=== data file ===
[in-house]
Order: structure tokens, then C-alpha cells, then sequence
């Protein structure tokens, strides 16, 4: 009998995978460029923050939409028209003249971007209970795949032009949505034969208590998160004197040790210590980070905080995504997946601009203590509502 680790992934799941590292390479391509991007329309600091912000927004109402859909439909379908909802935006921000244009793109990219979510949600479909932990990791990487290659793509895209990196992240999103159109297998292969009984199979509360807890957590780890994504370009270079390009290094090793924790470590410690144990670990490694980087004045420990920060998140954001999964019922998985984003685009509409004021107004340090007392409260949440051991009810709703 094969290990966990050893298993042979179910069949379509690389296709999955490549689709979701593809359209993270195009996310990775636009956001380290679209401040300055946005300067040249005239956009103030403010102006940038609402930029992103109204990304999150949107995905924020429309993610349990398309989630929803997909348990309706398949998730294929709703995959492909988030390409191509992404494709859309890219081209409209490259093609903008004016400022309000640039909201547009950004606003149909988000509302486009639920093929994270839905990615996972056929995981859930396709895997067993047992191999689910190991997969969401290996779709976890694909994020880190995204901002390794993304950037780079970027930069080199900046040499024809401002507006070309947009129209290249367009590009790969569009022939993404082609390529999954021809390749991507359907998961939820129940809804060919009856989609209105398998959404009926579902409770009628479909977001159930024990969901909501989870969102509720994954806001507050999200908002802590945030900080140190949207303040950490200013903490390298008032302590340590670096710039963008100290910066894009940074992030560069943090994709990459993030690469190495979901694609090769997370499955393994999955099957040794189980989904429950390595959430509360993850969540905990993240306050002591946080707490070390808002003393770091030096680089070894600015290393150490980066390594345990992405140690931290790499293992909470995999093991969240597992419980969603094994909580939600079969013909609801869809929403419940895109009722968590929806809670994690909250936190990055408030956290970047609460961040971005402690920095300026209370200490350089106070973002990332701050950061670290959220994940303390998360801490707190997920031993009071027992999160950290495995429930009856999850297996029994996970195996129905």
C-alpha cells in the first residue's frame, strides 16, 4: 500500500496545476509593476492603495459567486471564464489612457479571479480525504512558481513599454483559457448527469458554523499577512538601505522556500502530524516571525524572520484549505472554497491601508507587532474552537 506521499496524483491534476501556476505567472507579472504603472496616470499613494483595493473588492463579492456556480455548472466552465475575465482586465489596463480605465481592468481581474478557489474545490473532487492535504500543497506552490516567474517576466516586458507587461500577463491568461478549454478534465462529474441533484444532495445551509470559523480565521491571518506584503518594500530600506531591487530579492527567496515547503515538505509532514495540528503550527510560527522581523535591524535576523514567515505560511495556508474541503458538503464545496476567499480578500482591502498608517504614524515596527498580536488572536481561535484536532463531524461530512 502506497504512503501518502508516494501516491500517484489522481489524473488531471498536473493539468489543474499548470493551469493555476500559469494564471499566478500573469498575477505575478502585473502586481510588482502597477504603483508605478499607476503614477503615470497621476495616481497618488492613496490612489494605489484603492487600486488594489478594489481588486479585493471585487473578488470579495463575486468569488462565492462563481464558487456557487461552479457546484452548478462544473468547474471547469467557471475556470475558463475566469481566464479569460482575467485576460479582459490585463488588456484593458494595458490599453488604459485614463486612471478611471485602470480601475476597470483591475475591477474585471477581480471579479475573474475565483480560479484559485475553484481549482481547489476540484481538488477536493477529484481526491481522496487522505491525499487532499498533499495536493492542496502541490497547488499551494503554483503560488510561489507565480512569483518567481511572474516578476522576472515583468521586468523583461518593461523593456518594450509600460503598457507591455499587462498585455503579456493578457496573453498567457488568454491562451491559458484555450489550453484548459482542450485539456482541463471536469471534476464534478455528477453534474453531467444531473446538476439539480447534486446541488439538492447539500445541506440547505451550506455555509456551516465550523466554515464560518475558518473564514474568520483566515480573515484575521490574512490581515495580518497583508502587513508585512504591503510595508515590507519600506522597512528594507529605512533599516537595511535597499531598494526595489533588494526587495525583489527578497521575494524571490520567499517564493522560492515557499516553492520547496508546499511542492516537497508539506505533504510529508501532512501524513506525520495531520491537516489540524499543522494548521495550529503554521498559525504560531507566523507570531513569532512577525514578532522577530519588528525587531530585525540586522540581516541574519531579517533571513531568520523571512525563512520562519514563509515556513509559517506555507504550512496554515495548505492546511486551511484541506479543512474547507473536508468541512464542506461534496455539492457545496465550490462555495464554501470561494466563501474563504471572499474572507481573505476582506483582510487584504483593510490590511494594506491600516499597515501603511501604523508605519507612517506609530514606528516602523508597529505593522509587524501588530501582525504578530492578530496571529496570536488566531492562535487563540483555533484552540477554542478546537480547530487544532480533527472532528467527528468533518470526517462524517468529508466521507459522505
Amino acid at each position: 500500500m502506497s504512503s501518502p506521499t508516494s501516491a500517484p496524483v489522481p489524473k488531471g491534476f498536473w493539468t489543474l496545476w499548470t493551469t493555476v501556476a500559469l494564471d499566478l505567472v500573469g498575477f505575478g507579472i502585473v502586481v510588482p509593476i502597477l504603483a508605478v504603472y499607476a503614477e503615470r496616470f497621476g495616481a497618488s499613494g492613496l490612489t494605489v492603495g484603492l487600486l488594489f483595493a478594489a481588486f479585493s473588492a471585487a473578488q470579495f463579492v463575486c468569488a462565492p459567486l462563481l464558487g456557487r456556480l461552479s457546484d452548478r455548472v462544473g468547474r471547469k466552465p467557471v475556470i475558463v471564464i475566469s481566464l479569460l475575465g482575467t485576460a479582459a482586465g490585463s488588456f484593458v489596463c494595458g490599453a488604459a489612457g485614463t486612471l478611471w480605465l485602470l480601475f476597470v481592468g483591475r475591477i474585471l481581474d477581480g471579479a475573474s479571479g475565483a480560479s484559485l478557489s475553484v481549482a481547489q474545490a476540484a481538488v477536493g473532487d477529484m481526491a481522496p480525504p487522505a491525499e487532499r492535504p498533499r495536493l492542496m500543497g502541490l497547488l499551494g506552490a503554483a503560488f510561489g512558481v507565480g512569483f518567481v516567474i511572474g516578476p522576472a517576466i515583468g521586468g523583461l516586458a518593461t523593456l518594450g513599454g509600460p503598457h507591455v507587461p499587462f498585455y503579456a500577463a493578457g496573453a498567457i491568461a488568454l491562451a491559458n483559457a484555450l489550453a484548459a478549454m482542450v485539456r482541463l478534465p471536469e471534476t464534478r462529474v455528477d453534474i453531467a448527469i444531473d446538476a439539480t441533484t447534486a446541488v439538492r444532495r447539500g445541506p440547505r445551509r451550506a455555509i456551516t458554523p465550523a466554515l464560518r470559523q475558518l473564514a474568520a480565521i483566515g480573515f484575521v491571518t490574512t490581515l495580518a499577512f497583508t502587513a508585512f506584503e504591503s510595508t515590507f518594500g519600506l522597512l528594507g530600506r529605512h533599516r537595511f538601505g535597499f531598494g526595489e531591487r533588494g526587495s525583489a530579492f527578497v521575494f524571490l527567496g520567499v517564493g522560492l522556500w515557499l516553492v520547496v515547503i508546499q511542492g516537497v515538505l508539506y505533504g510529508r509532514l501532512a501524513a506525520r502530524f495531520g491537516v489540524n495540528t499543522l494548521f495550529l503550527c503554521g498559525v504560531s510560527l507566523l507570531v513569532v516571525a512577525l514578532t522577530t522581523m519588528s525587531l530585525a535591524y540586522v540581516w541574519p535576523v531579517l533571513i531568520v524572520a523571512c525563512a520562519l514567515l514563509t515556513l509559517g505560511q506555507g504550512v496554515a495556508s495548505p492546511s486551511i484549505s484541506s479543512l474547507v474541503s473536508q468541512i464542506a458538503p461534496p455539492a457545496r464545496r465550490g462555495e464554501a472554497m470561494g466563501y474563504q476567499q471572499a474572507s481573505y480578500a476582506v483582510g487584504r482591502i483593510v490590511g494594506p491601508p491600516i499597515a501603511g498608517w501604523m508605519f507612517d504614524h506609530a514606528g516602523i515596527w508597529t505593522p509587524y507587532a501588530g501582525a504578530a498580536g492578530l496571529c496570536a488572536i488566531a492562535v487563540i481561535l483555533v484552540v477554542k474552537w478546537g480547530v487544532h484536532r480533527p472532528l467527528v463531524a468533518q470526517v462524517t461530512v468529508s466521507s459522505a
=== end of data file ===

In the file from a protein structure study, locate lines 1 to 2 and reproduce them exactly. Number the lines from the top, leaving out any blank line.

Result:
[in-house]
Order: structure tokens, then C-alpha cells, then sequence